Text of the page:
The two 0-0 draws with which Roman Abramovich's latest appointee started his "interim" reign were the manure for a remarkable flowering of goals and entertainment.
Perspective is called for. Nordsjaelland were Champions League also-rans from Denmark. Leeds -- League Cup victims -- play in the Championship; and Aston Villa walked to the slaughter with a team whose average age was 23 years and 309 days.
Also this month Chelsea have lost at West Ham and to Corinthians in the Fifa Club World Cup final. But if they carry on playing like this, the two-horse Premier League title race will be joined by another thoroughbred.
What larks at Christmas time. There was joy all around, except for Villa, whose young lions were wiped out. In his 500th Premier League start, Frank Lampard overtook Bobby Tambling as the club's leading top-flight scorer, moving to 130 with a 25-yard drive before leaving the field to thunderous acclaim.
Within three minutes of the start there was a sixth in seven outings for Fernando Torres, a £50million striker who was turning into the Tin Man before Benitez arrived with his can of oil.
Torres was the first of seven scorers in a game that crushed Villa's mini-revival. Only Ramires, who replaced Lampard on the hour, scored twice, as David Luiz, Oscar, Branislav Ivanovic and Eden Hazard also beat Brad Guzan in the Villa goal.
The transformation in Torres is startling. Even his facial muscles have relaxed. His headed goal from a cross by Cesar Azpilicueta would have graced Didier Drogba's showreel. It was all elevation, precision and power: a Roy of the Rovers finish as he twisted his neck to head the ball with savage force.
From there Chelsea seemed to sense it would be a fun day. Their first home league goal since November 11 unleashed an avalanche. Benitez's appointment, which was resented and ridiculed by Chelsea's supporters, was meant to usher in an age of austerity, with caution to the fore.
Benitez would turn Roberto Di Matteo's team into a conservative unit. Instead the response from the players has been positive. The caretaker has avoided the mistake of stamping on their creativity. He has presented himself as someone who wants to help them attack more fluently while improving their defensive strength.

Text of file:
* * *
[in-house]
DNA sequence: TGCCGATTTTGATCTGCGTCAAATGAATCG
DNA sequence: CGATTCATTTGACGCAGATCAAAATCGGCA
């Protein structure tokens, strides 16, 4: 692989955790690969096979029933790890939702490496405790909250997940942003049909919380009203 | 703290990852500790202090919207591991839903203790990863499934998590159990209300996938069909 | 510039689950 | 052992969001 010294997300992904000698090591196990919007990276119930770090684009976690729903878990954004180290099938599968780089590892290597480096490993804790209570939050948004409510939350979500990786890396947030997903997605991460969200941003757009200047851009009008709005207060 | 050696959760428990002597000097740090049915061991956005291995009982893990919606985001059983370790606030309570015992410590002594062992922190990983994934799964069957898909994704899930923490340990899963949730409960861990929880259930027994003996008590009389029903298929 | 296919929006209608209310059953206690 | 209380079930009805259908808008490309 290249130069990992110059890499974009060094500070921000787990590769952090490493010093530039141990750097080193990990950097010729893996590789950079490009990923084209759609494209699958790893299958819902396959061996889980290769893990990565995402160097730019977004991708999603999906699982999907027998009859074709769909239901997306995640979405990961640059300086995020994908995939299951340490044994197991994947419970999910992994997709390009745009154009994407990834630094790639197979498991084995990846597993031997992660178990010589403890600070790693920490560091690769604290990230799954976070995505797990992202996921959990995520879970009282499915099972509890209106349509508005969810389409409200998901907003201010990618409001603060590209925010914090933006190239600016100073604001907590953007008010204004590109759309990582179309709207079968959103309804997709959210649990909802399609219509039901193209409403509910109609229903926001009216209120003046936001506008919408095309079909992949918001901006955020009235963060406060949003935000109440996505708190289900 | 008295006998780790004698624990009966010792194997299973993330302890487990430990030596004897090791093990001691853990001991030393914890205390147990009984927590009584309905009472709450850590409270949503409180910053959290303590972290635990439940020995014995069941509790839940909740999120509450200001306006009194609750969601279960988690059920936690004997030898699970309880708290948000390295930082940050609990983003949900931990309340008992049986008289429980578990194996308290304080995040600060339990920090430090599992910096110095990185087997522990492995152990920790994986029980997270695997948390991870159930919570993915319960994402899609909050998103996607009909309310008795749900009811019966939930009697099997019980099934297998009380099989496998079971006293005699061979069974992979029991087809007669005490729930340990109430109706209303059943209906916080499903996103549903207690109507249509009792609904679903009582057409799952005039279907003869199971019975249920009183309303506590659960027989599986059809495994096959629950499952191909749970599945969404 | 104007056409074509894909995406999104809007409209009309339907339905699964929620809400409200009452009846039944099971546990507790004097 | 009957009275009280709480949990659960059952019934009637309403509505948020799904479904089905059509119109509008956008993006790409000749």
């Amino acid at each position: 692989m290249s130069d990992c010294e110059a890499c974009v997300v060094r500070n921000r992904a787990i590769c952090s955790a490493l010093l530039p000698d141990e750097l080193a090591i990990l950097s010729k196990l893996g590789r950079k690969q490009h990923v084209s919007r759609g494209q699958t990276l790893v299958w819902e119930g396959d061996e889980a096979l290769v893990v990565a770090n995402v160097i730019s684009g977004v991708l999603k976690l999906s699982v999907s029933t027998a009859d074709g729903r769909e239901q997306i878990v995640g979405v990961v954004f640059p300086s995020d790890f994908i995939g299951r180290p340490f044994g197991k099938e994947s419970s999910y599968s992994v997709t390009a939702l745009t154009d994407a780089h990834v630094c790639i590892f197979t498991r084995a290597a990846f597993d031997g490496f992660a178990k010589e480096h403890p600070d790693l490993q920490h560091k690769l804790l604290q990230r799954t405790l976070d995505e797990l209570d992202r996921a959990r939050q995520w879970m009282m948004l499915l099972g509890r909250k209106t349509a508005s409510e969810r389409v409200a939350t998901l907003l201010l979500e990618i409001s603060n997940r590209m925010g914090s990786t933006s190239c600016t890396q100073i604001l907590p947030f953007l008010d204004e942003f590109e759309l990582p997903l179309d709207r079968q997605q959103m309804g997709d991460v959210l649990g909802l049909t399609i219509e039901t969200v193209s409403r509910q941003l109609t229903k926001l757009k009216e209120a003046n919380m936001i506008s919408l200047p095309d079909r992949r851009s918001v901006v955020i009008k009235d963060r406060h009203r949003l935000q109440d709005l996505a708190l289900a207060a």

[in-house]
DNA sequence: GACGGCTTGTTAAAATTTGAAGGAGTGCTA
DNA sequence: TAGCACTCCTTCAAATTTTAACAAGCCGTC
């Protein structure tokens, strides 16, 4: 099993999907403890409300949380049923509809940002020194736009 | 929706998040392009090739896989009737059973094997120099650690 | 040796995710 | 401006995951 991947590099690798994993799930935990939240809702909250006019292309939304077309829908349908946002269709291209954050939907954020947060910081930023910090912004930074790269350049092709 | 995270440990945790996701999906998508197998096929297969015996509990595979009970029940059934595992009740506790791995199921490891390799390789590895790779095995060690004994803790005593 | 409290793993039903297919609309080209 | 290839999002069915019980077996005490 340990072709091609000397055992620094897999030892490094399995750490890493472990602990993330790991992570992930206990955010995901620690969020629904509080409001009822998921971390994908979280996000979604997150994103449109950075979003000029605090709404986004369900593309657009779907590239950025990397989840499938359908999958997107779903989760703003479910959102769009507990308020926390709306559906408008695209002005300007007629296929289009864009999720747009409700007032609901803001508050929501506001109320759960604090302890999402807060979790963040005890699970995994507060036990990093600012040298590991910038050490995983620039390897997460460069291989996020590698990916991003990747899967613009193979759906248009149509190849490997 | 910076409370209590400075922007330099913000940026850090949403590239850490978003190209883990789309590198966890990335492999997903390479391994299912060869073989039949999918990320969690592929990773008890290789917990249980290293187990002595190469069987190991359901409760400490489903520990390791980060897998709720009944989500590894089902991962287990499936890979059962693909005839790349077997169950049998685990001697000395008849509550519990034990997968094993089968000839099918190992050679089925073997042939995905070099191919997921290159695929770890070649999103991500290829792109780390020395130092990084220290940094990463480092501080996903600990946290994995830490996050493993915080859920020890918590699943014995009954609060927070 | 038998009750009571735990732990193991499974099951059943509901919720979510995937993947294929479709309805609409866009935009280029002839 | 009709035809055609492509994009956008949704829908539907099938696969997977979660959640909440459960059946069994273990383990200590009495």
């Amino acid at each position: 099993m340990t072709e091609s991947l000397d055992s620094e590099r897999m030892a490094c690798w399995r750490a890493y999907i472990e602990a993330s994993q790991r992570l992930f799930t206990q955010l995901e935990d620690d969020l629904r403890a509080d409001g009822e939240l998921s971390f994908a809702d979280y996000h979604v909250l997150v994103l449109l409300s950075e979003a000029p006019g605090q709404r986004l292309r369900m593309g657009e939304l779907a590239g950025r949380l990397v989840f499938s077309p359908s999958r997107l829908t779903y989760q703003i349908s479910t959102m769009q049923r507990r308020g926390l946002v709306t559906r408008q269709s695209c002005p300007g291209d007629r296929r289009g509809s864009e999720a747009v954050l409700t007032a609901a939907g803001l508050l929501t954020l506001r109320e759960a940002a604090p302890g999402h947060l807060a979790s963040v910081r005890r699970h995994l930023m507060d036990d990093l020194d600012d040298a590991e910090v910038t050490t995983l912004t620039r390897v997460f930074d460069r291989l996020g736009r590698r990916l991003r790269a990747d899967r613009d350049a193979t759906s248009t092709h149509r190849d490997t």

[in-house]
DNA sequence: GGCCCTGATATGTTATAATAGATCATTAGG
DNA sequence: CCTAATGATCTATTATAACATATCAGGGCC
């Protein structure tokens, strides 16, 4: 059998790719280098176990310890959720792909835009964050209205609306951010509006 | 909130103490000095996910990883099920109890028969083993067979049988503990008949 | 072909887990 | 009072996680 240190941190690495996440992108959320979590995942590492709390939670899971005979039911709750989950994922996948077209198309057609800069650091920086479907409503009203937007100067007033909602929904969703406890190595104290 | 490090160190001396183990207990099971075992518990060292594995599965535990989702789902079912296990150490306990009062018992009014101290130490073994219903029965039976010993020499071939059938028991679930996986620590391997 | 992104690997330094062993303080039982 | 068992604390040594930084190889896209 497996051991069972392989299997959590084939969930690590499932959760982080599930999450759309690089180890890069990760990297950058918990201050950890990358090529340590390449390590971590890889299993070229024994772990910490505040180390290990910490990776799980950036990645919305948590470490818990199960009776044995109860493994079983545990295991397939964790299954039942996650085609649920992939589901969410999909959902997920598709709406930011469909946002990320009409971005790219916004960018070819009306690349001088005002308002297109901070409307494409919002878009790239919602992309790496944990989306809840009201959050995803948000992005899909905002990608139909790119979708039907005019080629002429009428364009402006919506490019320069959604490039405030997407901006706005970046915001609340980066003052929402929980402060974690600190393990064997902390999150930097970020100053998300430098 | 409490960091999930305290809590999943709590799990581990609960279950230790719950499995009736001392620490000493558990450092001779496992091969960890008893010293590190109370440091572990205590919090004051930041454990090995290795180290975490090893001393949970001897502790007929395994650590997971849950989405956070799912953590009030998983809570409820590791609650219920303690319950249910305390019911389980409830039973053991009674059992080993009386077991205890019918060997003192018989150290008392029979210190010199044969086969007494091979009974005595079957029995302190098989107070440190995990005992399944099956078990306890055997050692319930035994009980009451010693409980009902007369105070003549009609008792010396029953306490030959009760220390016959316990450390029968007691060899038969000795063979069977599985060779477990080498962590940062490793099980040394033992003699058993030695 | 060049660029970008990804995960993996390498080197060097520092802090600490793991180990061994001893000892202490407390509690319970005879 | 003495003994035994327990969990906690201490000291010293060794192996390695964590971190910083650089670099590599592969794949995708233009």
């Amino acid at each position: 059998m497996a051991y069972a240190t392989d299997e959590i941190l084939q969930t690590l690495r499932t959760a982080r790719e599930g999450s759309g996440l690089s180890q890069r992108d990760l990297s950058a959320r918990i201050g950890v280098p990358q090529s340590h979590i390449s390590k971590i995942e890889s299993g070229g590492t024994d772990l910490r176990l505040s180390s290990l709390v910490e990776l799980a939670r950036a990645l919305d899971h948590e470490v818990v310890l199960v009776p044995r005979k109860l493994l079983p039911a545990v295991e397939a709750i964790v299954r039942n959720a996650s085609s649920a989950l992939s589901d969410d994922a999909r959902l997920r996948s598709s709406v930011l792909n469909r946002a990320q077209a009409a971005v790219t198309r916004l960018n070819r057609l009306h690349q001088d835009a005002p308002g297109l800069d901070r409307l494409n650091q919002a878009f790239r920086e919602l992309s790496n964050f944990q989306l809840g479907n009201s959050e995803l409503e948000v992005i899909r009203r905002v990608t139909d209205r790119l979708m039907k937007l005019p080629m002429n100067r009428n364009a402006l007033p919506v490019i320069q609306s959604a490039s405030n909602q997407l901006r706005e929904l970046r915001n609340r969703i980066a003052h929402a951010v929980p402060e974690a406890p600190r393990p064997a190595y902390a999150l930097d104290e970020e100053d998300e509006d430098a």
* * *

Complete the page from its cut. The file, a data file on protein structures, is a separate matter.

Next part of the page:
Again, though, they have to play this well against top opposition for the jury to be convinced. Norwich (on St Stephen's Day), Everton, Queens Park Rangers and Stoke must be dealt with before Arsenal's visit on January 20. If Chelsea could win all those four games the Manchester clubs would not feel so secure in their private battle for the title.
"The main thing is to win our games. You can do that if you can see the team improving," Benítez said. "I'm sure it will be closer.
"We'll try to be as close as possible, but you can see the mentality of the team: even after six goals they were still pushing forward for more."
Luiz looks at home in a central midfield screening role. Without Mikel and Oriol Romeu, Luiz linked up with Lampard to allow Juan Mata, Hazard and Victor Moses to spin their patterns.
Torres has scored 59 times in 84 Premier League appearances for Benitez.
The switch in his head has been flicked by the knowledge that Benitez will always play to his strengths as predator, pinned against defenders.
In his new role Torres is not dropping deep or roaming across the line. With his manager's support he is free to return to his oldest talents.
So liberated is he by this change of management that he tried a 'rabona' pass on the byline: a chip delivered by the back leg coming round in front of the standing one to lift the ball.
Almost all Chelsea's eight goals were attractive. Luiz's free-kick drew on Cristiano Ronaldo or Drogba. It clipped the ball up over a wall and then lowered it again beyond Guzan. Hazard's drive was a blaster. Ramires finished his two beautifully.
After earning a penalty when Ciaran Clark ran across him and clipped him in the box, Lucas Piazón saw his shot from the penalty spot saved by Guzan. Earlier Oscar had made no such error, with Chelsea's sixth, after a foul by Chris Herd.